07.11.2023 - 10:55 / nytimes.com
At the top of Mount Hamilton, near San Jose, Calif., Lick Observatory looks out over the dense sprawl of the San Francisco Bay Area. On a clear day from the 4,200-foot summit, you can see San Francisco to the north, as well as the entrance to Yosemite Valley, 120 miles east, as the crow flies. At night you can see even farther — millions of light-years into space.
When it was completed in 1888, Lick (named for its sponsor, James Lick) boasted the best telescopes and best year-round conditions of any observatory in the world. Its white domes were beacons for astronomers and visiting dignitaries, as well as hundreds of curious locals who made the long journey up the mountain each weekend.
Now, Lick Observatory is one of only a few remaining historic observatories still open to the public in the United States. Contemporary funding prioritizes ever-larger telescopes in dark, dry, high-altitude sites, like Chile’s Atacama Desert, or space-borne telescopes, such as the Hubble Space Telescope or the James Webb Space Telescope. Theirs are the extraordinary discoveries that regularly make the news. But historic observatories still have wonders to share with visitors and astronomers alike.
Lick Observatory and Lowell Observatory in Flagstaff, Ariz., which opened in 1894, both remain active in astronomical research. Other historic observatories now focus primarily on public outreach and education, including Yerkes Observatory (1897) in Williams Bay, Wis., and Mount Wilson Observatory (1904), outside Pasadena, Calif. At each of these sites, you can step into the history of the cosmos — experiencing the deep time of the stars, as well as more recent histories of discovery.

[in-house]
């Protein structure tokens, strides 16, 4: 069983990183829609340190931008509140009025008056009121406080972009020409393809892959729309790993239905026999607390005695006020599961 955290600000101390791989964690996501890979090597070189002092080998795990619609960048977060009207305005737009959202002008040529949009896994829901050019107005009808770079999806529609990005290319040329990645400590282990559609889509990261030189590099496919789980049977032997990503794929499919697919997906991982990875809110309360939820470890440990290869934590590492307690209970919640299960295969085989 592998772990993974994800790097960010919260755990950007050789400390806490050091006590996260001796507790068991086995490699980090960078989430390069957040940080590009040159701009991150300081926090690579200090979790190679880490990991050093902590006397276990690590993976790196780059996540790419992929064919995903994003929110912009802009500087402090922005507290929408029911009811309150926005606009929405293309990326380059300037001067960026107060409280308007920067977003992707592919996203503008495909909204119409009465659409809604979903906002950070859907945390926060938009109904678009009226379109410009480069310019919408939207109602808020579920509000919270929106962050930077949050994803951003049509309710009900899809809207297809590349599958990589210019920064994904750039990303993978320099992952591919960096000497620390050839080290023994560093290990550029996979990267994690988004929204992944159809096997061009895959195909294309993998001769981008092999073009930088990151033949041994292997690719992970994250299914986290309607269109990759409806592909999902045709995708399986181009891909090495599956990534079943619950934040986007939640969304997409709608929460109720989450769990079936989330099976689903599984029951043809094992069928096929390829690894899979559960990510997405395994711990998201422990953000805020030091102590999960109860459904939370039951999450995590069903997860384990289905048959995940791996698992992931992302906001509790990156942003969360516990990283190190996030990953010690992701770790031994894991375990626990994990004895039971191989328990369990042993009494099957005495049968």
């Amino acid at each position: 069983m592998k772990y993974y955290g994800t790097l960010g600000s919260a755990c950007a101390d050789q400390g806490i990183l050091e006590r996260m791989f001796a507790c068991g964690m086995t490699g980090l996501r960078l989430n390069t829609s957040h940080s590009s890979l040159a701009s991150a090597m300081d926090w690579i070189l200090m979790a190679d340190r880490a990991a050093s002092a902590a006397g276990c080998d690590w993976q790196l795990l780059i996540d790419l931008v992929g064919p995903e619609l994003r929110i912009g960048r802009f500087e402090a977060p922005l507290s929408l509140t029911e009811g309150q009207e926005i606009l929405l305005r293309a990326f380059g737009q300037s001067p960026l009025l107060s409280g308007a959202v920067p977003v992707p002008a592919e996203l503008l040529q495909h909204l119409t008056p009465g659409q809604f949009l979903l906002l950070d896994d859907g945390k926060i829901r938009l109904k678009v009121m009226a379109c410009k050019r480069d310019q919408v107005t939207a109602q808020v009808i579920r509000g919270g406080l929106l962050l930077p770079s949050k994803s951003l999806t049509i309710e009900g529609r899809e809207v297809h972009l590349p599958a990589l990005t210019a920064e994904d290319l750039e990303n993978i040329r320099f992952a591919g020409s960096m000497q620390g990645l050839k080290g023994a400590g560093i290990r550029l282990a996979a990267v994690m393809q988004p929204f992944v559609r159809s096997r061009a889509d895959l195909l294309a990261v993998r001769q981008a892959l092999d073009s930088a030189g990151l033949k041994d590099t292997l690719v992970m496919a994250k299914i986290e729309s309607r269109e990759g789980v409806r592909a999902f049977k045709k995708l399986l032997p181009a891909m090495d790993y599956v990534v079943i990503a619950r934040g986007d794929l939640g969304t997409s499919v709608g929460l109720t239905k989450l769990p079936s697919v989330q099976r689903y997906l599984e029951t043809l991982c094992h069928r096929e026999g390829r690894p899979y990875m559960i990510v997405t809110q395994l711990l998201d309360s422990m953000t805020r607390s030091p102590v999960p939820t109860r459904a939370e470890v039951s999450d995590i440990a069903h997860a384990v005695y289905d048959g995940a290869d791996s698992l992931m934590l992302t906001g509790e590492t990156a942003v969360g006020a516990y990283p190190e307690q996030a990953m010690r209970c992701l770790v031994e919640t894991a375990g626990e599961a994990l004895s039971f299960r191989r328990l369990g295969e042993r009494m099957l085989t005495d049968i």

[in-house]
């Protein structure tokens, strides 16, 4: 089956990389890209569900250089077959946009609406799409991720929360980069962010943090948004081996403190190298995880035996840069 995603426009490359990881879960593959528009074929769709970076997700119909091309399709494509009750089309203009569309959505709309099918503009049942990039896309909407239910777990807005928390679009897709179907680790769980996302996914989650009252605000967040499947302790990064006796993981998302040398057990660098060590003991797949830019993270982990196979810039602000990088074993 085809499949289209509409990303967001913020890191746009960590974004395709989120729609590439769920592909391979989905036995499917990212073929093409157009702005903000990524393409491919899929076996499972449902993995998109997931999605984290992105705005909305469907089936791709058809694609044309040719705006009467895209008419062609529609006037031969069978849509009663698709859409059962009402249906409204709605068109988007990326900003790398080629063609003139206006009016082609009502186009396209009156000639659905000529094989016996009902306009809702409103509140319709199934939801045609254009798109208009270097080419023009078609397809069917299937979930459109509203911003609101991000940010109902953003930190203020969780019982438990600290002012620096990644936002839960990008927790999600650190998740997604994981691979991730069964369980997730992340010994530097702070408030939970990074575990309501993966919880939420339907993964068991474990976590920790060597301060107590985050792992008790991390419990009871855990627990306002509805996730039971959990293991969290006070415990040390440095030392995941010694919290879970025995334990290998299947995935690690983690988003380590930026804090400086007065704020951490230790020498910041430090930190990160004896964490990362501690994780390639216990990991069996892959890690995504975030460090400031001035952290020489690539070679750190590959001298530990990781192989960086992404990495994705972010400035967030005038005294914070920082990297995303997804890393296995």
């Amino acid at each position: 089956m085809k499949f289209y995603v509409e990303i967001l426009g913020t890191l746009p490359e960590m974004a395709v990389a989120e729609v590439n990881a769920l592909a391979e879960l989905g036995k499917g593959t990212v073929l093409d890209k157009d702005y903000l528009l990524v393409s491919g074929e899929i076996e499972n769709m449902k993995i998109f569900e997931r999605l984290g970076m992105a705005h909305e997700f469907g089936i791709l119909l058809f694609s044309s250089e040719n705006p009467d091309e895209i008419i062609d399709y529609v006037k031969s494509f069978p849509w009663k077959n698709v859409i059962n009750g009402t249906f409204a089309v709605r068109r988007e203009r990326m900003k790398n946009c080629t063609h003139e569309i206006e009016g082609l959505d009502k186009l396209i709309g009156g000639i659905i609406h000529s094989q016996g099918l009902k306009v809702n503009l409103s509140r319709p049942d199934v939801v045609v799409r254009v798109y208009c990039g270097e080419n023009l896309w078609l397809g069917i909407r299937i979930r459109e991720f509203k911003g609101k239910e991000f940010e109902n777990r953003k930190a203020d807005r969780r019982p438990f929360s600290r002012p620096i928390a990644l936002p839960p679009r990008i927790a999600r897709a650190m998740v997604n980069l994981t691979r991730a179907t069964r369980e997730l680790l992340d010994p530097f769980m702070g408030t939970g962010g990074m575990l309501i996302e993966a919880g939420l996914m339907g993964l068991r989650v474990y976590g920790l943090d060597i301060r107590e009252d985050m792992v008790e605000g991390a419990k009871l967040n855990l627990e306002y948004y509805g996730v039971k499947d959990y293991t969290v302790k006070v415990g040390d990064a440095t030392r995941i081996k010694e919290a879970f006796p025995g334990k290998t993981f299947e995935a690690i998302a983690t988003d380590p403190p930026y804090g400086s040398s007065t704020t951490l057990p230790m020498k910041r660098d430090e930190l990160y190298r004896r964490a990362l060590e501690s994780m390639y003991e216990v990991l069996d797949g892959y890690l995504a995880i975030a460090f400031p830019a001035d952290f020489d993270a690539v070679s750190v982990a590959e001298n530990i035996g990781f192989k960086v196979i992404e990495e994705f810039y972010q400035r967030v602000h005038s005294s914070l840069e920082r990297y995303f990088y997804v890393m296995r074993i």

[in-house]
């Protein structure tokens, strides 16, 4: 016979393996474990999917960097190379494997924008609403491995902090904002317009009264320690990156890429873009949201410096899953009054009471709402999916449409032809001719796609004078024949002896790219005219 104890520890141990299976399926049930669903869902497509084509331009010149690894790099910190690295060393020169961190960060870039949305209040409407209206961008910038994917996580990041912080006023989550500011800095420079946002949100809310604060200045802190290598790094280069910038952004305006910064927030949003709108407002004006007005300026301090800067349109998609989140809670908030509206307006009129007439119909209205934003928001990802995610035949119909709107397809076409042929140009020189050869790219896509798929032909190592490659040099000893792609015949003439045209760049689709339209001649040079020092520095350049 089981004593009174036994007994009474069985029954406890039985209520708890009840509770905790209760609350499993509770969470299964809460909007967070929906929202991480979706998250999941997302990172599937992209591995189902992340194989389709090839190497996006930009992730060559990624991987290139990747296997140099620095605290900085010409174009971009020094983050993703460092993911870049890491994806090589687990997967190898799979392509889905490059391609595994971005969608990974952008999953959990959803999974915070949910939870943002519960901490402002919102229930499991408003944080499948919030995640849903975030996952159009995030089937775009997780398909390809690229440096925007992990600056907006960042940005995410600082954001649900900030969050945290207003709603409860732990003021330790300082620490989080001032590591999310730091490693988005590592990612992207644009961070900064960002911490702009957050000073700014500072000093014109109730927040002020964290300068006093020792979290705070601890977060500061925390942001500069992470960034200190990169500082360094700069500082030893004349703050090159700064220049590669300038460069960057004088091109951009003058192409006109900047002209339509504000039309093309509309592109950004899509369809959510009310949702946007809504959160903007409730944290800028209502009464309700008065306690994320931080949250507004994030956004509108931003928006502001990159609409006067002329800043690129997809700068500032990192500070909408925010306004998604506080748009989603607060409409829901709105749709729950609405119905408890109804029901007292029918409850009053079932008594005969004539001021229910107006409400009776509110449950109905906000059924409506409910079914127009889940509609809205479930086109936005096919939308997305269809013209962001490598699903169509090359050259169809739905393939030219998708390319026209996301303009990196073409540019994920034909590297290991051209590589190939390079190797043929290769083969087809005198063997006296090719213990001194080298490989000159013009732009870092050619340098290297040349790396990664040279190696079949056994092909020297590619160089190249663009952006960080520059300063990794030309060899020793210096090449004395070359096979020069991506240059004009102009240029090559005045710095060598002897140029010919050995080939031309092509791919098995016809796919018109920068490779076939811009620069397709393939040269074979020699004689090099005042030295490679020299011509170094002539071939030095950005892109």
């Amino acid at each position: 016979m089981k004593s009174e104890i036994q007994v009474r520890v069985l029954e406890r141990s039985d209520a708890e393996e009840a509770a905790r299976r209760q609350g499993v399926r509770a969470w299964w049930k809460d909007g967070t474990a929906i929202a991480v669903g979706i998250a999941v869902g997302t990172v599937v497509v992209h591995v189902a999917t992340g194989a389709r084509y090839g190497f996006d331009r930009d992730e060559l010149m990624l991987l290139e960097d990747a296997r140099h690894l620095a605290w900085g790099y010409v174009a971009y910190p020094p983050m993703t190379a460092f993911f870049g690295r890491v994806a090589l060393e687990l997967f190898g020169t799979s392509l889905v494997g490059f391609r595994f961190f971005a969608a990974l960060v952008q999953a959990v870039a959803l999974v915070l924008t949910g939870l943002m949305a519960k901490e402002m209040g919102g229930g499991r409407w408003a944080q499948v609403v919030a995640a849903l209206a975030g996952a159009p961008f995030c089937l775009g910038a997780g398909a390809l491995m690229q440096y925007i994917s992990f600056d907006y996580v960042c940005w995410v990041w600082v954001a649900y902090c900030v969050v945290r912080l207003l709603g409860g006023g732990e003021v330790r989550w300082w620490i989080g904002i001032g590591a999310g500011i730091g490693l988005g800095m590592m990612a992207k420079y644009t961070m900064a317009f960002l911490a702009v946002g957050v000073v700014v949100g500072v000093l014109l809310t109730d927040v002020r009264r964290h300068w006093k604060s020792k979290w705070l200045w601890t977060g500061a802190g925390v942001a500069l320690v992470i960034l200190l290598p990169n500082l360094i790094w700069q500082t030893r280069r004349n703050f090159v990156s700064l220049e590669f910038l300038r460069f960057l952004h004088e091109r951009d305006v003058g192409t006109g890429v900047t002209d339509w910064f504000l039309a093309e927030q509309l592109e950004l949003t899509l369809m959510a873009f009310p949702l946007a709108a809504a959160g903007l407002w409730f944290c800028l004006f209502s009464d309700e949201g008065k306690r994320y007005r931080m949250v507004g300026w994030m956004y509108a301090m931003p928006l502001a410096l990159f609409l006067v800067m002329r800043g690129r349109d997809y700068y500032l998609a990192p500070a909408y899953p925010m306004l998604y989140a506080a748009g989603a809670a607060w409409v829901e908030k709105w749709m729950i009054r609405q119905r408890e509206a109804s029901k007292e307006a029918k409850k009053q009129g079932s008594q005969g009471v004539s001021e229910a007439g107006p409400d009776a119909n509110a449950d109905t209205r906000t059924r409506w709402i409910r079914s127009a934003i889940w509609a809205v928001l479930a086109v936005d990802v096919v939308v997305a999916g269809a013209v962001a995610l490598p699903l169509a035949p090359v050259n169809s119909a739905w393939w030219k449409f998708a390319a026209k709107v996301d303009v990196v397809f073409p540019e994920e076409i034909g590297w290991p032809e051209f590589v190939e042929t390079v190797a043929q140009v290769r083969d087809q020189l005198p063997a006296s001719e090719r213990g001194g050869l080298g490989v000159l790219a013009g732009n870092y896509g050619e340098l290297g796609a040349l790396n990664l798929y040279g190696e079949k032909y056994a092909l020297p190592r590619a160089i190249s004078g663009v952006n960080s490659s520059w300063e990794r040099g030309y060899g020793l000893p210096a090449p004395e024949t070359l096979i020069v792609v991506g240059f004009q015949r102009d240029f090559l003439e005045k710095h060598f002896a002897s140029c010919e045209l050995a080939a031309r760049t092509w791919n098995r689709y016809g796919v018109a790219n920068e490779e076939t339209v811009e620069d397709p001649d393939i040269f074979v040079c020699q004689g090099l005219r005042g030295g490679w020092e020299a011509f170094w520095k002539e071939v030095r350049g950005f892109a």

Looking through 19th-century glass at the Lick, you can see where E. E. Barnard spotted a new moon of Jupiter and James Keeler found a gap in Saturn’s rings. At Mount Wilson, Edwin Hubble, building on work done by Henrietta Swan Leavitt at Harvard, made an observation that proved there were other galaxies in the universe beyond the Milky Way. At Yerkes, you can peer through the 40-inch refracting telescope that surpassed Lick’s in size in 1897 and was used by a cadre of path-breaking women working in astronomy.
As the artist Aspen Mays and I prepared to visit Mount Hamilton this fall, she reminded me of yet another layer of time we would be traversing on our trek up the mountain: the white domes that now stand as accidental monuments to anthropogenic change. In the valley below the Lick, most people can barely see the stars at night because of light pollution. Although the skies above Lick were exceedingly dark through the 1940s, postwar growth led the observatory to start researching new locations in the mid-1960s. As the astronomer Merle
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